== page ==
To say my daughter is a worrier would be an understatement. She worries about everything. There are the normal worries of a nine-year-old—Do people like me? Am I going to get an A on my math test? How do I fit in and stand out at the same time? But there are also worries no nine-year-old should concern herself with—What if I don’t become a doctor? What if the whole world blows up? What if God isn’t real?
This has all been going on for a while, and many times I fear it’s getting worse. The world expands when you turn nine. You’re right on the cusp of young adulthood. Things get scary. I understand that. Which is why I’ve gone to great lengths to calm my daughter’s fears and ease her worries.
But lately I’ve noticed a shift in the way I act towards her. I’ll see my daughter coming into the room and know by the way she walks—small steps, head down—and the way she whispers “Daddy?” that something’s on her mind. Something pressing and important.
I’ll say, “Yes?”
And she’ll relay that day’s fresh worry. Whether small or large, warranted or not, doesn’t matter. There is no distinction between important or not. All worries feel the same.
And yet while before I would patiently listen, now I find myself cutting her words short. And while before I would give her the best advice I could, lately I find myself giving her subtle variations of, “You worry too much, and you need to stop.”
It hasn’t worked. My daughter has now gone from worrying about the whole world blowing up to worrying about worrying.
It’s frustrating. For her and for me. This is perhaps the first time I’ve realized that the parental reach extends only so far. At some point, one’s children must act on their own. Nothing I can do can assuage my daughter’s worry. She must do that on her own. And that she can’t—or rather won’t—makes me angry.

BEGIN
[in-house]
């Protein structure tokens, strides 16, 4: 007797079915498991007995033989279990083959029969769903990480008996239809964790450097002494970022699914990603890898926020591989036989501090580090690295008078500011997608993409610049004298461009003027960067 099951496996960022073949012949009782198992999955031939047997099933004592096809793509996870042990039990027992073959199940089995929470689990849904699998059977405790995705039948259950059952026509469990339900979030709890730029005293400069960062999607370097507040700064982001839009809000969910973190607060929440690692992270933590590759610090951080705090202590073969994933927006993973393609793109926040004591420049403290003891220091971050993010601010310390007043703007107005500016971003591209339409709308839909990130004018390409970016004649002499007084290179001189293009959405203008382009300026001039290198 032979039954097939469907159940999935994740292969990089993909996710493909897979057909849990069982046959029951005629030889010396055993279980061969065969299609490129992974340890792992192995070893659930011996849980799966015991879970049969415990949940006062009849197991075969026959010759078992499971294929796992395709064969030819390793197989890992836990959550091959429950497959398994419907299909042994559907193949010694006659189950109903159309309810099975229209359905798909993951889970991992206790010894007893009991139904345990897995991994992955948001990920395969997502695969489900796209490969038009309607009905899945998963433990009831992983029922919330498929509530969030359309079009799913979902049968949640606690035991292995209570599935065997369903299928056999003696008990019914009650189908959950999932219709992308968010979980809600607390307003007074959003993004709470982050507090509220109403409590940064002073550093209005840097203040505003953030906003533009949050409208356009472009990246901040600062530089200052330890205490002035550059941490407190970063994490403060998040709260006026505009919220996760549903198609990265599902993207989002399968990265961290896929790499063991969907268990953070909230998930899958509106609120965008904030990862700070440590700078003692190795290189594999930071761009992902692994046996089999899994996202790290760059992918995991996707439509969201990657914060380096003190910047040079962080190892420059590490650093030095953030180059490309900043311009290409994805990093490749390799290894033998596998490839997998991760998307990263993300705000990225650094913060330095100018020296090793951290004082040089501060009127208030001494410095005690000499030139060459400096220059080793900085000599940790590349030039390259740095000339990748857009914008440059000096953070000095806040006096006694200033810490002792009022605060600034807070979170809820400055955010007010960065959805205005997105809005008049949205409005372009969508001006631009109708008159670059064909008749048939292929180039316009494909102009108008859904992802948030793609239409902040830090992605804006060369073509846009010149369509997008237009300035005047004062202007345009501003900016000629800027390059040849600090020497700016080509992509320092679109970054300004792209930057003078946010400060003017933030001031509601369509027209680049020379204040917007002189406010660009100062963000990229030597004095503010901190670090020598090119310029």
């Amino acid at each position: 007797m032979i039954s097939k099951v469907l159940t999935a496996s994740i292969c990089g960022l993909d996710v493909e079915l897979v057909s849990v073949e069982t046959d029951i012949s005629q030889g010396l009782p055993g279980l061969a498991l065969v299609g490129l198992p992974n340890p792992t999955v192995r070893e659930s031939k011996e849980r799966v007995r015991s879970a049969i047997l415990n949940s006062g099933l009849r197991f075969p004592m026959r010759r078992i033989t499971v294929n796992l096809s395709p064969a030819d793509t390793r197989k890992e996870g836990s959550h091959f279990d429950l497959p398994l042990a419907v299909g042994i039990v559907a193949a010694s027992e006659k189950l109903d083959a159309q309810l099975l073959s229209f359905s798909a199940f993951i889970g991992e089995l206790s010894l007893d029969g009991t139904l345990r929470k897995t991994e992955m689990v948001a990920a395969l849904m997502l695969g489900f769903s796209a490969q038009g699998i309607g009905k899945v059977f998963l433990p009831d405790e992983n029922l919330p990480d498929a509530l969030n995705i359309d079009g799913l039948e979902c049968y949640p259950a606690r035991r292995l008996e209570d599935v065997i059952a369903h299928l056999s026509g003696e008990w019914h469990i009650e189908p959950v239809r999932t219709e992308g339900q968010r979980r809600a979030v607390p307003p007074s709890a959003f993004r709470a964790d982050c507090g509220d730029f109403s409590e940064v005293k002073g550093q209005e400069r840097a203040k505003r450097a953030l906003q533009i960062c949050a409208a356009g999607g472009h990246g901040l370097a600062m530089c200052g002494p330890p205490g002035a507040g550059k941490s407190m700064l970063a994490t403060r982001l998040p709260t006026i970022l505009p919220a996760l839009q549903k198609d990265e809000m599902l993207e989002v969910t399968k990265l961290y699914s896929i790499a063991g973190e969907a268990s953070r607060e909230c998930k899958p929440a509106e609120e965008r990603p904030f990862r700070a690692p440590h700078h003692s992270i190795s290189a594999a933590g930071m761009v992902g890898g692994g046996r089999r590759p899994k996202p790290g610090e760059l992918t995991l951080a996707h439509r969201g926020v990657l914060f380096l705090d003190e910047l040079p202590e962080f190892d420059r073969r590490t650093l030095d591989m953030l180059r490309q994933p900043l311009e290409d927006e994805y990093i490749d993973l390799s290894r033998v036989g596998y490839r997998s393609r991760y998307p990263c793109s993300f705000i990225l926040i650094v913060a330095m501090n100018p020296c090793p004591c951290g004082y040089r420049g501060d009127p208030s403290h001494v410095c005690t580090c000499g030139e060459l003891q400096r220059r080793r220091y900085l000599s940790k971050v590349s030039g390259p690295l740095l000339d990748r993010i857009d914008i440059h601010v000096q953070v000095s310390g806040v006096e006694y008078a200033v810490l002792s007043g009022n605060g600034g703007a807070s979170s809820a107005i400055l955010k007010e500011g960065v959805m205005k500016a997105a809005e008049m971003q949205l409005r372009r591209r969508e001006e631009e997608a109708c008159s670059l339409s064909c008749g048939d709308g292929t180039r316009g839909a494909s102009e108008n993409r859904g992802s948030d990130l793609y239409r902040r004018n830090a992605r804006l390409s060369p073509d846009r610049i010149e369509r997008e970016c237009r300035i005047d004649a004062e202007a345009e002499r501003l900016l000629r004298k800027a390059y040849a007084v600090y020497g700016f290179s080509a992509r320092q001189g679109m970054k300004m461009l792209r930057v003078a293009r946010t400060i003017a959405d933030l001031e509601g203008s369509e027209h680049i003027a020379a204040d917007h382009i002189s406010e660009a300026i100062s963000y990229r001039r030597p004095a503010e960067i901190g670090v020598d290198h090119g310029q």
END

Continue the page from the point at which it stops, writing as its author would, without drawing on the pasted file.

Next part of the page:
It makes me angry because I know what harm constant worry can do. I’ve done it all my life. Like her, they started both small and normal. Also like her, they soon magnified themselves into large, dark shadows of very small and light things. They became like boulders I carried on my insides and refused to put down, dragging me along to the point where steps seemed as miles and the horizon ahead never moved nearer. I was stuck, imprisoned not by life or the devil, but by my own self.
That’s what I fear for her.
That’s why I’m angry.
I see in my daughter my younger self. I want her to be more than her father, and I’m mad that she doesn’t see that she can.
It hasn’t taken me long to realize what an ass I’m being, though. Here I am a grown man, and I still worry about things I shouldn’t. Why should I be angry with my daughter for doing the same? Better, I think, to show her the love and understanding I’ve always refused to show myself.
I can’t be angry that I cannot make her what I wish her to be, because I can’t make myself what I wish to be.